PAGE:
After the sun set, it got extremely cold! I went to the restaurant across the street (Dzay Restaurant) and ordered Bún chả (a vermicelli noodle bowl) with a cinnamon tea just to try to warm up.
It dropped down to 9 degrees that night, but it felt way colder! I was staying in a wooden/straw-built house, two of my walls were blankets hanging from the ceiling, and I’m pretty sure there wasn’t any heating. The last time I felt that cold was when I was camping in Africa at the Ngorongoro Crater (read about that here), and had to roll up into a ball and cover my head with my sleeping bag. I did the exact same thing that night – I was messaging my friend and my hands were so cold, I couldn’t type! Luckily, they provided huge blankets so I wasn’t up the entire night.
On Tuesday morning, I got up and made myself have a shower. It was the exact same feeling in Africa, where I was dreading having a shower because the water would be cold and have no pressure. I wasn’t even sure if all of the shampoo and conditioner came out of my hair but I didn’t want to stand under the cold shower to wait for it to happen. I decided that this would be my only shower during my stay. The homestay provided free breakfast (but not free coffee) so I opted for banana pancakes, which were bananas wrapped in crepes with a side of honey. They were so good! I also got my first Vietnamese drip coffee, which is given with condensed milk but not so much that it’s overpowering – however the caffeine was definitely overpowering (in a good way!).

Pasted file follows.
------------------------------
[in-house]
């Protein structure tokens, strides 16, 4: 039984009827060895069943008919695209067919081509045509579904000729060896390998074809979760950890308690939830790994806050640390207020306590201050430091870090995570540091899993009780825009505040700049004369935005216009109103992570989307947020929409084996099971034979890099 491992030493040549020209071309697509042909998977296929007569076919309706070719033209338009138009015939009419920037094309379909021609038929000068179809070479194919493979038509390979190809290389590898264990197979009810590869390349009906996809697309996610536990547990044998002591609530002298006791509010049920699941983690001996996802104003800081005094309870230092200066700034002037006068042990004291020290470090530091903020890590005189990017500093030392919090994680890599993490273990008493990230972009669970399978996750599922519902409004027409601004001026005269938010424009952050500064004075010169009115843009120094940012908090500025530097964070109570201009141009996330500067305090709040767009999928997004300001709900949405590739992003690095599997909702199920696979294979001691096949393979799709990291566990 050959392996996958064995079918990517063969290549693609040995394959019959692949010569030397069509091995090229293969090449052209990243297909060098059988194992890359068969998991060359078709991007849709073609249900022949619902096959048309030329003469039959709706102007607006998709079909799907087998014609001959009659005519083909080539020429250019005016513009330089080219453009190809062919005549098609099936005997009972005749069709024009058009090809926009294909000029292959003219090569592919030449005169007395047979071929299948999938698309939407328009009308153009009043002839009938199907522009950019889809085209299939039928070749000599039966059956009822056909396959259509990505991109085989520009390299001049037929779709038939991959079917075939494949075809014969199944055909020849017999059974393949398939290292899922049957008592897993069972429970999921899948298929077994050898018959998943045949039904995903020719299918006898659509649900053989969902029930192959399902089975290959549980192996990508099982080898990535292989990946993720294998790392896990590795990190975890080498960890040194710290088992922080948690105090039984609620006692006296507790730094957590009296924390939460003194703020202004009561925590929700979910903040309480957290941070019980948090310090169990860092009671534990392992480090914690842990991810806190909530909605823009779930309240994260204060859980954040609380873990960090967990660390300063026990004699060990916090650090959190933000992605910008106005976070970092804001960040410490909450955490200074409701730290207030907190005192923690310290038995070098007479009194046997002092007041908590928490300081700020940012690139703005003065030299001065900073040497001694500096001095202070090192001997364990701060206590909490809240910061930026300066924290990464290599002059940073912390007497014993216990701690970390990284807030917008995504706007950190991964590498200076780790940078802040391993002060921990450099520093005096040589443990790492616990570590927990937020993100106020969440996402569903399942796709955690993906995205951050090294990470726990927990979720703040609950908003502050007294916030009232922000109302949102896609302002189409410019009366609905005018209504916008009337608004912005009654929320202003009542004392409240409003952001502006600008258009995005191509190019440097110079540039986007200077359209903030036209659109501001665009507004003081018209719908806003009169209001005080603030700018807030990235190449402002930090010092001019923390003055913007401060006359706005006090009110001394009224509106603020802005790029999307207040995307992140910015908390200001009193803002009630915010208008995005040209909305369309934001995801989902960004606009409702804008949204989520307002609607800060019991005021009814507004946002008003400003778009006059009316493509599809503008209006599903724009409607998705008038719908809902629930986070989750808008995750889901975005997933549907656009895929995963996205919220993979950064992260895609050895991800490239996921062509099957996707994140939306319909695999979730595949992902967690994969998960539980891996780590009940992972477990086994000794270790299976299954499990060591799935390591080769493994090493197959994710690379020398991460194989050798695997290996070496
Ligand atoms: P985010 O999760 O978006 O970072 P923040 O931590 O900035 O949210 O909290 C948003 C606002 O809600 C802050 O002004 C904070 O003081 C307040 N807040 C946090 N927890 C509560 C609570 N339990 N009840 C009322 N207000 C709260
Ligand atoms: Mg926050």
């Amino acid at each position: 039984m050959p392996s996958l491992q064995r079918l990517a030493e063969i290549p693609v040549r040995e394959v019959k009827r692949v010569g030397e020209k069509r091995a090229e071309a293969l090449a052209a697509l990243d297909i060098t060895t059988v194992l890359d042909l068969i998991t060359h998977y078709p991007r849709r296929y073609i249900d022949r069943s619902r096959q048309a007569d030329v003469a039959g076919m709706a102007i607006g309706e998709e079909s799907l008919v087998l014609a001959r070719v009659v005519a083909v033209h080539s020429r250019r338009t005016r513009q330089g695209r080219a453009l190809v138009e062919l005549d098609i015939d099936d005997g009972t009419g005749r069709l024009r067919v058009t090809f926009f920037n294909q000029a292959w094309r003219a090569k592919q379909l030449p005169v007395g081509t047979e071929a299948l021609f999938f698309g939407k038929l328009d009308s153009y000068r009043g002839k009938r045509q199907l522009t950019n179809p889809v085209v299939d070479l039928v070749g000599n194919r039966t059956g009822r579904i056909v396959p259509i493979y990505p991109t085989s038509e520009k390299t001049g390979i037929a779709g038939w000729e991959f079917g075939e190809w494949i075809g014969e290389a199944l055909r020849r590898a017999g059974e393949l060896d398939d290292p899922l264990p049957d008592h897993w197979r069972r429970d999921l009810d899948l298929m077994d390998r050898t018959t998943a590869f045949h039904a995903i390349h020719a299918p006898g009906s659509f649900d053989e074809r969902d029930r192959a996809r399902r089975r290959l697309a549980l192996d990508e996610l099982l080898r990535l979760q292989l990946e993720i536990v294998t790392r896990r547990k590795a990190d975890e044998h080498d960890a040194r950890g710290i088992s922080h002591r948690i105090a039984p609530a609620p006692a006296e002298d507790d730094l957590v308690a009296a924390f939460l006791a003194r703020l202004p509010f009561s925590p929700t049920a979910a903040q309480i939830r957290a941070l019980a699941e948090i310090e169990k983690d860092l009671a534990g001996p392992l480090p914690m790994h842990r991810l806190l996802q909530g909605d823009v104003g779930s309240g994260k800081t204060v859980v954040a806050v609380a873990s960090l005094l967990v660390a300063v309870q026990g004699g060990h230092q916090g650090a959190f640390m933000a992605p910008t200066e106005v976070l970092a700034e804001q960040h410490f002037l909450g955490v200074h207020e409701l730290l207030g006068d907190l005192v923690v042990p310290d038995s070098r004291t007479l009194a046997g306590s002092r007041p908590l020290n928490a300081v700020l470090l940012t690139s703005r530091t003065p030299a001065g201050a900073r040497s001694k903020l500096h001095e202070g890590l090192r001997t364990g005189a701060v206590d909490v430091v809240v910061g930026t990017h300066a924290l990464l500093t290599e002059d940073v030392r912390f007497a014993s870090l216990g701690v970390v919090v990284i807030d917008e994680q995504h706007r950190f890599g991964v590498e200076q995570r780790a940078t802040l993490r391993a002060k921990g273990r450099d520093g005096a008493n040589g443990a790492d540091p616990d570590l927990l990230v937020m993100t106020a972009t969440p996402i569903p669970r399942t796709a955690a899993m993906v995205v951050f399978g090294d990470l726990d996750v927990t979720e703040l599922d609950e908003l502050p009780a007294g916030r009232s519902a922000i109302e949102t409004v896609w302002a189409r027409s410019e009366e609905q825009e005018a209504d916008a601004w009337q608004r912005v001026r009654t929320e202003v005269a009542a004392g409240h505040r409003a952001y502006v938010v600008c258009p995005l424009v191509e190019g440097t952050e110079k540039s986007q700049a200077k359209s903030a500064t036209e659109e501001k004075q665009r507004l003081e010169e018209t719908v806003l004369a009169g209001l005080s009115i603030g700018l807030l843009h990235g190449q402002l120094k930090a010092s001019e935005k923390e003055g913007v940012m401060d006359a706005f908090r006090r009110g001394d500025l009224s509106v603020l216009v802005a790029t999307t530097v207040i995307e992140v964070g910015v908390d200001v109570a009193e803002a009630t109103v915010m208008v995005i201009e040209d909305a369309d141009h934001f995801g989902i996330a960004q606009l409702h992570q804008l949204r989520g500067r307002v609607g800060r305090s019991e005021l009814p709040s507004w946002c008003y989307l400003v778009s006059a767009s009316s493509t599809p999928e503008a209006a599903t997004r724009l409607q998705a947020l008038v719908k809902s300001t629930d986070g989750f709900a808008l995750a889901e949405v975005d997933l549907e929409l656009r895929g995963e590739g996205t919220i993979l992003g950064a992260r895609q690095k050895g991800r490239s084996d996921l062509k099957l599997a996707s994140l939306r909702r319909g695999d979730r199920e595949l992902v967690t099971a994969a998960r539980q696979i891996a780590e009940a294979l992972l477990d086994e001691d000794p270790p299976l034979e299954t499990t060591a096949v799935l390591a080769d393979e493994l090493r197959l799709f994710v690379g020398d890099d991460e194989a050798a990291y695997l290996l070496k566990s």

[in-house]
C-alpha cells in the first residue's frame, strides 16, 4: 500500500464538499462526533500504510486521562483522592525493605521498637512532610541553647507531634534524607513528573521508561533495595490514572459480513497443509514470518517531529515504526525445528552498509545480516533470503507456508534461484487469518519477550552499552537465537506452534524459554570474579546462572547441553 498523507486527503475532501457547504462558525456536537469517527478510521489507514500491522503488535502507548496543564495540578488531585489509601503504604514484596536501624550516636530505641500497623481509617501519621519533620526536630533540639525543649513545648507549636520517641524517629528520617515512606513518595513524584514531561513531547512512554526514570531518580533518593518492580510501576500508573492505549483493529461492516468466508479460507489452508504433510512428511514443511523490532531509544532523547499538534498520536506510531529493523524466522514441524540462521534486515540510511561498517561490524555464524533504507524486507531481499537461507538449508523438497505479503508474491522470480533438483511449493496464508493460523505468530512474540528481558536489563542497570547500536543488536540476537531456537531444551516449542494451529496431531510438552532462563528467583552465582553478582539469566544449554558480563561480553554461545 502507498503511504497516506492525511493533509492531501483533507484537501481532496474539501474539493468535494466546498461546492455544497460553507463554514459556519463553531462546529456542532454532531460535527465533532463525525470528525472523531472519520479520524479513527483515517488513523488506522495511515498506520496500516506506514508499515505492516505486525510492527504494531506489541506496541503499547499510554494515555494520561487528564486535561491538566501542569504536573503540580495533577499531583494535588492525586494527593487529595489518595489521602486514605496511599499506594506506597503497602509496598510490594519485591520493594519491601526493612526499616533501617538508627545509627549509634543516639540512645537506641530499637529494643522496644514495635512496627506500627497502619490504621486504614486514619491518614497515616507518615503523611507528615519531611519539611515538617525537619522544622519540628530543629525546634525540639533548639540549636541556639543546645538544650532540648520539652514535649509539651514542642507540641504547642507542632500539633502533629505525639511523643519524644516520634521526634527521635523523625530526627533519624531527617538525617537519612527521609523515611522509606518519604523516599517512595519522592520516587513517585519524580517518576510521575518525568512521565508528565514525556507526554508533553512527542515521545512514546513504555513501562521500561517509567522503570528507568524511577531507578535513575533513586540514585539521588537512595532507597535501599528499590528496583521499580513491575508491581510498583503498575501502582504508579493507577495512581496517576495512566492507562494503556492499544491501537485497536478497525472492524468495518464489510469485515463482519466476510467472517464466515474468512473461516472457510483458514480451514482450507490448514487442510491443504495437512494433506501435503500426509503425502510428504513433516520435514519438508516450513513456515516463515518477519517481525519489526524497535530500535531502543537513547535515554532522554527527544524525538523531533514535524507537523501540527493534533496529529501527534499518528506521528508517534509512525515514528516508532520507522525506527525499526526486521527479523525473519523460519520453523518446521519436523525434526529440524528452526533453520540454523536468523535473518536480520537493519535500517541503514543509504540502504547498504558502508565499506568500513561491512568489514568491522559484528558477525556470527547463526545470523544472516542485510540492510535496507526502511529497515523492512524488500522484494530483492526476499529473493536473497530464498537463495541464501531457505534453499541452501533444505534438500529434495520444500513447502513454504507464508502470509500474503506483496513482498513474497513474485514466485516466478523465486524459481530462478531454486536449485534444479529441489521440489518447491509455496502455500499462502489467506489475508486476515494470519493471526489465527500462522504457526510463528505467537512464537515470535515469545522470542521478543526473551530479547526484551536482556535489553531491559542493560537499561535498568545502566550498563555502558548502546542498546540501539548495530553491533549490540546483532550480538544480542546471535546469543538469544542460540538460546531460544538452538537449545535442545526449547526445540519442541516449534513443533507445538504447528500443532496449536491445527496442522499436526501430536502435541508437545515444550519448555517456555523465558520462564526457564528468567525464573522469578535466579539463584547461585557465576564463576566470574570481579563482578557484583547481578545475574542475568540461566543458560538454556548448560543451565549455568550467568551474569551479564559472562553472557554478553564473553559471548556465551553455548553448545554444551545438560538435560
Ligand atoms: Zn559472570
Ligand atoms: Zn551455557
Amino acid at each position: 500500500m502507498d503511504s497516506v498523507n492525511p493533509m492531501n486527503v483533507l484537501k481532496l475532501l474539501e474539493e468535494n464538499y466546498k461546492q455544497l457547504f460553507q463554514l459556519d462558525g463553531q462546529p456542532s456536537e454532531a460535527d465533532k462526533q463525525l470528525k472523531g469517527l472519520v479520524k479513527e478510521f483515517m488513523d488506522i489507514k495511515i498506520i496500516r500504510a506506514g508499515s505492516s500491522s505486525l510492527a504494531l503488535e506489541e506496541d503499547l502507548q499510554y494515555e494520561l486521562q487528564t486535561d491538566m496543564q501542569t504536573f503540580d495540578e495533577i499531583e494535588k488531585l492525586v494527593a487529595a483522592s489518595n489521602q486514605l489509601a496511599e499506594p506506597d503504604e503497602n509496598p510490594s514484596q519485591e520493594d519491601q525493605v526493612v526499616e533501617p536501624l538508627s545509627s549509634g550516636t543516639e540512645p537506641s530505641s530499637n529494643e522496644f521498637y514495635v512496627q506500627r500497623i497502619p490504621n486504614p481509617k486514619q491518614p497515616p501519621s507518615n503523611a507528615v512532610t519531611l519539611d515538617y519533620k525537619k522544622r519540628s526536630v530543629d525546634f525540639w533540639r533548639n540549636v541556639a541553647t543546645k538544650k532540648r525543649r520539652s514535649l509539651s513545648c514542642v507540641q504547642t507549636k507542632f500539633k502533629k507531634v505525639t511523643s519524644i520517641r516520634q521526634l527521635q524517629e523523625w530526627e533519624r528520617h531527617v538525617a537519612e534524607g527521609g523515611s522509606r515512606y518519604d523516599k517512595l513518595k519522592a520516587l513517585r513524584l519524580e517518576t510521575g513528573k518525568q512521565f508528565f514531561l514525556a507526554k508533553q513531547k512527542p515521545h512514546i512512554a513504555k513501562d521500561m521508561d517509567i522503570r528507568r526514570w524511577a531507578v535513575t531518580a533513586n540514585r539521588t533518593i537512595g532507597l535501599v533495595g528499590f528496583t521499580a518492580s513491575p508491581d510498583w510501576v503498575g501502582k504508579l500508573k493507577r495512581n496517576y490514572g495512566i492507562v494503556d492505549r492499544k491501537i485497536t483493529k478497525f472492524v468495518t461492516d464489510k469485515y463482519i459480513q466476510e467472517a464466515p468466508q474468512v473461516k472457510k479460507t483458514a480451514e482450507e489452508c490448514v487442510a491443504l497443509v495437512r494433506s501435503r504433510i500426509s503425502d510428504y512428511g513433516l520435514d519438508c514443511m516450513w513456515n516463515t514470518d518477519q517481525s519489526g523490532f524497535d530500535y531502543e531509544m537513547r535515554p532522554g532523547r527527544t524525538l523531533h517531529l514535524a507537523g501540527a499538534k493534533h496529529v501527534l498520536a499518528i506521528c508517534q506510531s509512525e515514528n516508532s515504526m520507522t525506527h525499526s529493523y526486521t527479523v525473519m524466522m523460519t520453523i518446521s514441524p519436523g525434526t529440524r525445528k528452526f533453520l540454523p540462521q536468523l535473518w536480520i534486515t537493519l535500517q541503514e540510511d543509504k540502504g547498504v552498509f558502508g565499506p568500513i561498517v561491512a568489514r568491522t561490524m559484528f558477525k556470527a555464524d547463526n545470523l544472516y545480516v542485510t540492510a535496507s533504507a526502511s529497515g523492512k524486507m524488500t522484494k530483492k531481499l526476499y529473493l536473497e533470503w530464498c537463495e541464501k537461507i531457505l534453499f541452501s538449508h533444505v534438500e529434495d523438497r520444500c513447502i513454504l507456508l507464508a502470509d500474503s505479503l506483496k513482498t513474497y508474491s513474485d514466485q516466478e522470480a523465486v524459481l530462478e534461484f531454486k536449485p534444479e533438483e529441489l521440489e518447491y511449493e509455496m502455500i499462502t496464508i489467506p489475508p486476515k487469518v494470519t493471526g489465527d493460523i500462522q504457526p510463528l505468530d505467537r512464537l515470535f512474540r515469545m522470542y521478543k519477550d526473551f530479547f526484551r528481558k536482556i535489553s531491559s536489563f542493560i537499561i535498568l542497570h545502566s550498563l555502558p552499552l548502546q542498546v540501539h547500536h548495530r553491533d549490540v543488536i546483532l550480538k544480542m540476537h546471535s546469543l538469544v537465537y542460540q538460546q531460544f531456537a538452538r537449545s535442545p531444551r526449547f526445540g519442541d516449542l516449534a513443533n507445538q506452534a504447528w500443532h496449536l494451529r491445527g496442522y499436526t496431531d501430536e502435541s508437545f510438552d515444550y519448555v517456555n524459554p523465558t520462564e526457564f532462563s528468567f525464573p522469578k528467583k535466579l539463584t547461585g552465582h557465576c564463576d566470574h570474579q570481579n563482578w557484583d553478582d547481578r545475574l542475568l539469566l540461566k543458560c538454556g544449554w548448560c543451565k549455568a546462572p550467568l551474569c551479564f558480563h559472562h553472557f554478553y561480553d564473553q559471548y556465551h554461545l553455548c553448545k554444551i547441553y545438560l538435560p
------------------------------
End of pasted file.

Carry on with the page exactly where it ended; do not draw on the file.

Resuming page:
I hung out for a bit and waited for the fog to clear and luckily, it did. I decided to walk through the bamboo forest towards the waterfall, but within five minutes, a lady came from the opposite direction, asked where I was from and what my name was. Then she turned around and just kept following me. It was kind of uncomfortable because every time I stopped to take a picture, she’d stop too. And then when I started again, she’d continue following me. I’m the type of person who really likes doing hikes by myself (if you haven’t noticed by now) – there’s something about being able to experience everything around me and hear every sound while doing everything at my own pace. So this was likely making me feel more uncomfortable than it would the average person. After about 15 minutes, I turned and said, “It’s okay, I’ll go by myself.” “No, it’s okay. I follow you to waterfall.” “No, I’ll just go alone, it’s okay.” “I go that way too, I follow you to waterfall.” Finally, I just said, “Okay, but I don’t have any money to give you.” “When we get to waterfall, you give me something little. Buy something.” “Sorry, I don’t have anything to give you.” That seemed to get the point across because the lady turned around and went back. However, I still had to do that a few more times during my walk because ladies kept trying to join me. I got to the waterfall, which wasn’t much of a waterfall compared to the beautiful Kuang Si in Laos, and then crossed a bridge and walked back towards the homestay.